Why would she turn her back on the object of her happiness today, when it was right in front of her?

Leela was five years old at the time. She’d never seen death before. She had no idea what it meant. But she never saw her grandmother again after that. Someone had told her that granny had been transported to a land of chocolate and happiness. Leela was overjoyed. Not that she didn’t want to listen to the bedtime stories of her grandmother, but the thought of chocolate kept her quiet.

It was only after 7 years that Leela finally realized where her grandmother was and that she would never return. All she wanted to do after that was meet her grandmother. She knew it was impossible; prayers couldn’t bring her grandmother back, but science, she reasoned, could.

What if I told you that you’re going to be the next person to die? You may go to Paris and die there because death is unavoidable. No! Not even science could bring her grandmother back.

How else was she supposed to meet her granny, thought Leela every night before going to sleep? But today was different.

“My dear, why are you crying?” inquired the elderly lady. Leela couldn’t believe what she was hearing. Was it truly her? Was she really on that bed? Had the prayers worked their enchantment? She knelt forward only to touch her grandmother’s pale skin. She quickly grabbed her fist. It was warm. Leela felt a shiver run through her body. It wasn’t fear, but rather a shock- The shock of her grandmother returning to life. And science told her it was impossible!

Leela hugged her grandmother affectionately and gently, holding her hand the entire time, just like old times. “I’ll never leave it, granny, I’ll never let you go.”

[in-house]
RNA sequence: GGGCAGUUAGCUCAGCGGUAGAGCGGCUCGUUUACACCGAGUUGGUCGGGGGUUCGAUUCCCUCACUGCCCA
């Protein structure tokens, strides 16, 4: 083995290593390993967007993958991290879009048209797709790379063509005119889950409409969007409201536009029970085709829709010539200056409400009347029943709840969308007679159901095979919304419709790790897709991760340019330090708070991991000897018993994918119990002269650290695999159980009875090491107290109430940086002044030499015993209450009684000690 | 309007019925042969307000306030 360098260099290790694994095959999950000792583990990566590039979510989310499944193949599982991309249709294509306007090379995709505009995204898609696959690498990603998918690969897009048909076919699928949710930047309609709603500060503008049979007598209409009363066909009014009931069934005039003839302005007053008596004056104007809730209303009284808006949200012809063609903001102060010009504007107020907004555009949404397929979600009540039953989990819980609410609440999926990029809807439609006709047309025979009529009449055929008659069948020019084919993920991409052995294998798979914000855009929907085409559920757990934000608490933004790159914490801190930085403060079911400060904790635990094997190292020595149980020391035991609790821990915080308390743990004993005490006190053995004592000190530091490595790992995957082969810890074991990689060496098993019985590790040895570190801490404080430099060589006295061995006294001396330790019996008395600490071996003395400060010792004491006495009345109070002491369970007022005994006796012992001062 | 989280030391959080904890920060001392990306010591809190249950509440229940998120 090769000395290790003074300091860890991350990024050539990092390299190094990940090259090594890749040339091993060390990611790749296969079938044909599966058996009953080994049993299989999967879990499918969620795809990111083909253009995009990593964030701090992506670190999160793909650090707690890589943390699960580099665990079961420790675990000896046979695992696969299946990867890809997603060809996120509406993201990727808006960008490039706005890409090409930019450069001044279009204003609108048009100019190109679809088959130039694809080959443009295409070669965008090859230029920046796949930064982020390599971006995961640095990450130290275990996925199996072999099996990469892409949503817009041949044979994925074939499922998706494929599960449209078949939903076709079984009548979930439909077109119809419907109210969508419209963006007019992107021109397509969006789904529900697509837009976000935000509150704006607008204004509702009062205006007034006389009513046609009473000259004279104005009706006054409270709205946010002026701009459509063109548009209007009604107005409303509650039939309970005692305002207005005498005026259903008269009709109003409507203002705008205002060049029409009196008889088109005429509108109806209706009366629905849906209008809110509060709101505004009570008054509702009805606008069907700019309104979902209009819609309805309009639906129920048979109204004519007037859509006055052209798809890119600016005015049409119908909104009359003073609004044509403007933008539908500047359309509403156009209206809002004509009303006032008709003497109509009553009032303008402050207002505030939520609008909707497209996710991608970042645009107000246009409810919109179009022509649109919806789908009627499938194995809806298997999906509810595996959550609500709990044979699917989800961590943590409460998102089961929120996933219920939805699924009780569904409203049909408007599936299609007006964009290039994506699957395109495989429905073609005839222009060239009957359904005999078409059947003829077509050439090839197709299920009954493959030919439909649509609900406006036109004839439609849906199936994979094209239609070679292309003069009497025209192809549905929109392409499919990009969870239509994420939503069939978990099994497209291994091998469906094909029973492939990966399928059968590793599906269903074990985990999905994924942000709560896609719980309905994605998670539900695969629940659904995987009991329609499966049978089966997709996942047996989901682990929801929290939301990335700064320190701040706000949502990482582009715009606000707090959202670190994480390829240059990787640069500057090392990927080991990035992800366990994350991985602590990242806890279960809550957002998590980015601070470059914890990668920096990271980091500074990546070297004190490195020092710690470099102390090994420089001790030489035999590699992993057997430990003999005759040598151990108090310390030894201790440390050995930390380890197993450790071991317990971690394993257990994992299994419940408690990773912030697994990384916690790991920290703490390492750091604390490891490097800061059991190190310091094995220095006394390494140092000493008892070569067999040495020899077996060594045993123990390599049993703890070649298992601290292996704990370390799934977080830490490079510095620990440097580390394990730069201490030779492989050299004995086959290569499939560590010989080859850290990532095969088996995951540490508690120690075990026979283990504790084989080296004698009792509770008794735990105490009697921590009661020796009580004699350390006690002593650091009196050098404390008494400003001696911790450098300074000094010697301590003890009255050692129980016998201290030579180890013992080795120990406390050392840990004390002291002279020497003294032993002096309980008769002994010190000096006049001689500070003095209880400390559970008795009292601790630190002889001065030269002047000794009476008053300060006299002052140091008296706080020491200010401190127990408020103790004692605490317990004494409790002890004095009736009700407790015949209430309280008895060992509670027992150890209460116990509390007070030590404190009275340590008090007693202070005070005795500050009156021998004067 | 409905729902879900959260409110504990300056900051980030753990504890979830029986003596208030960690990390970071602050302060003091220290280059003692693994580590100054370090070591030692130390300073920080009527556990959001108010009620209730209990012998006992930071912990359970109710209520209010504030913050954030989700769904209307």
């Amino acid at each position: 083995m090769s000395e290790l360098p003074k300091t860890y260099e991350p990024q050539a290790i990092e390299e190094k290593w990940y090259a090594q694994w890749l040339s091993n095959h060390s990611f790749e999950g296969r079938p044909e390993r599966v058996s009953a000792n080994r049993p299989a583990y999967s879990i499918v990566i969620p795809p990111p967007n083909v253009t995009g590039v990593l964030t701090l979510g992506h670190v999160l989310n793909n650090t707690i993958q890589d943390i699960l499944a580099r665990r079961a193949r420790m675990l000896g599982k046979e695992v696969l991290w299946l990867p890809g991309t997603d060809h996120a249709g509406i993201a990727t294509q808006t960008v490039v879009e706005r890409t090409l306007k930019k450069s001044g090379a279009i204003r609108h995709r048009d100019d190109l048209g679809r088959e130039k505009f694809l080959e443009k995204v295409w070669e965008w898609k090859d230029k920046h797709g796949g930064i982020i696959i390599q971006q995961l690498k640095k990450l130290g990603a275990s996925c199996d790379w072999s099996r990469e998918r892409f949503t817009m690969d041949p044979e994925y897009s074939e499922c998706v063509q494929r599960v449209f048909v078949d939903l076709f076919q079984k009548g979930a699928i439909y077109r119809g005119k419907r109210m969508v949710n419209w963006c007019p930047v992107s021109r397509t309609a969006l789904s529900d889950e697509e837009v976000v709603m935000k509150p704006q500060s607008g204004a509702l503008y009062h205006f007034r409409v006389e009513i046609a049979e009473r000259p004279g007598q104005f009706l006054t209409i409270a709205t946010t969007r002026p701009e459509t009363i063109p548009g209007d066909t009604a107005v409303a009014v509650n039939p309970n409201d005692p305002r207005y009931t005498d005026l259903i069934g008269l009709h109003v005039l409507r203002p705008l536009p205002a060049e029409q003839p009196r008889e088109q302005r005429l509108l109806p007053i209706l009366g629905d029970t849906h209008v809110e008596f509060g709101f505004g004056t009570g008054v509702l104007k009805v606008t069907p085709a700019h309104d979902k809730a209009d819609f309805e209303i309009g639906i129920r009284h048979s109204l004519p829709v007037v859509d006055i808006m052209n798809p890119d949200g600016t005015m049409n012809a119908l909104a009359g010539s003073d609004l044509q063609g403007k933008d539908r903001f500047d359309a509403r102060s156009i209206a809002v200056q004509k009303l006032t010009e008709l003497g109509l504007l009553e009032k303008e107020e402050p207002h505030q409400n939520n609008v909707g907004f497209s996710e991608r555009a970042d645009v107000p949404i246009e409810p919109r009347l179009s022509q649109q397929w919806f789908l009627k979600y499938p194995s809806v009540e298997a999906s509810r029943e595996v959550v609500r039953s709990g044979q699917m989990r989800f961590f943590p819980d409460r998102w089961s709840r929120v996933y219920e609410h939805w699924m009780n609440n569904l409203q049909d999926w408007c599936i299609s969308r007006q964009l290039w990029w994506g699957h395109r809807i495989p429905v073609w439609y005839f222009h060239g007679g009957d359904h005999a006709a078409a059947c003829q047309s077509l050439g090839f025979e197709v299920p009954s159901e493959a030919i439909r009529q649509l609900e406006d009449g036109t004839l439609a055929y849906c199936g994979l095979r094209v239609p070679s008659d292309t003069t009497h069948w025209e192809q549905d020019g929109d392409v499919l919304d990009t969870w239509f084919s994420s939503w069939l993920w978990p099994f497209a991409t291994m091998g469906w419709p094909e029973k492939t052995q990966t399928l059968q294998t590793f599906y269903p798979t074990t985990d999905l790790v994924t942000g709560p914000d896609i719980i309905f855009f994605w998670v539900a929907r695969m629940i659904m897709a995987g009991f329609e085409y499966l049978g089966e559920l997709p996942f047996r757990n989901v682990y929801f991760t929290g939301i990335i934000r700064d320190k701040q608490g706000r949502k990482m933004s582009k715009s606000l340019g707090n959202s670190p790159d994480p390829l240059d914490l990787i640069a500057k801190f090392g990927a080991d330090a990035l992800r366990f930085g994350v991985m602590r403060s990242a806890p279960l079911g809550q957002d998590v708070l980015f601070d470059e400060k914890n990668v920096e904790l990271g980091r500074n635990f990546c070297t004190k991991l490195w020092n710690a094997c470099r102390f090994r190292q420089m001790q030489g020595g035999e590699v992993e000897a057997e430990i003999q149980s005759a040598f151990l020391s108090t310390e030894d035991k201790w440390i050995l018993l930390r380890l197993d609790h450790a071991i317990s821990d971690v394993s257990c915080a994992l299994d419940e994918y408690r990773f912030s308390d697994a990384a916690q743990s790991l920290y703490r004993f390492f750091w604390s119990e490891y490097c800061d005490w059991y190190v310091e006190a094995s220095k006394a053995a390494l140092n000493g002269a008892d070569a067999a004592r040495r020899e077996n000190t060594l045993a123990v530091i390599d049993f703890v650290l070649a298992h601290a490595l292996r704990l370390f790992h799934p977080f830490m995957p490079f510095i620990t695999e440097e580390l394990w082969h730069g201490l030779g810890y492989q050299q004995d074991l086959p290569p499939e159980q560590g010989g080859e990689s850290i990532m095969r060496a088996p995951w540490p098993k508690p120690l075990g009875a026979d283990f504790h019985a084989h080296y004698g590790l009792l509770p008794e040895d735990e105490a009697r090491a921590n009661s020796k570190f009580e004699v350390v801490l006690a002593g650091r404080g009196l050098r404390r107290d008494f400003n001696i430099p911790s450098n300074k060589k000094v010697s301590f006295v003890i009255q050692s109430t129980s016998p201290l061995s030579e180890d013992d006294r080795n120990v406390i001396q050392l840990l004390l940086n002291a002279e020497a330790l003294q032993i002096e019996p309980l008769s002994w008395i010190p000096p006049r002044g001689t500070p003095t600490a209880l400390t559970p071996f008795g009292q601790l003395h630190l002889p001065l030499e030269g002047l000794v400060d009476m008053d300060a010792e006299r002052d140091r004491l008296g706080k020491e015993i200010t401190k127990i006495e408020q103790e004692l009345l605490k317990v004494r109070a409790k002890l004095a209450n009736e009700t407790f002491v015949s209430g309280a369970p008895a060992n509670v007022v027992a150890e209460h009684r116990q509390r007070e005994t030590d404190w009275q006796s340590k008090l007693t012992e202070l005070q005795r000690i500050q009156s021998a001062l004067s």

Leela took granny into her room, away from the claustrophobic environment of the hospital, and they both looked through Leela’s childhood photos. She had a lot to show her, a lot to talk about, and a lot of questions for her. The old lady felt bad for not being there for her sweet Leela every time. A tear ran down her cheek. Leela reminded her that strong women don’t cry. “Grandmother is not as strong as you believe, Leela. She has grown old and is unable to walk. “She can’t eat and she can’t speak, Leela,” the elderly lady explained. Leela had no idea what her grandmother was saying. Everything was back to normal now that grandmother was back and speaking, having walked from that white door to Leelas’ room.

Nonetheless, Leela showed her grandmother all of her dresses. She took out all of the drawings she had made while her grandmother was away. Grandmother’s heart was filled with joy with each object Leela displayed. She didn’t want to go back now, but she soon realized she’d never come. She had met Leela for a reason.

“Grandmother is deep in thought; perhaps she is considering what to give me for my birthday. Maybe I should tell her that she is a birthday present for me and that all I want from her is a promise that she will never leave me alone in this world. And in exchange, I’d promise her that I’d never cry and that I’d be a good girl,” Leela reasoned.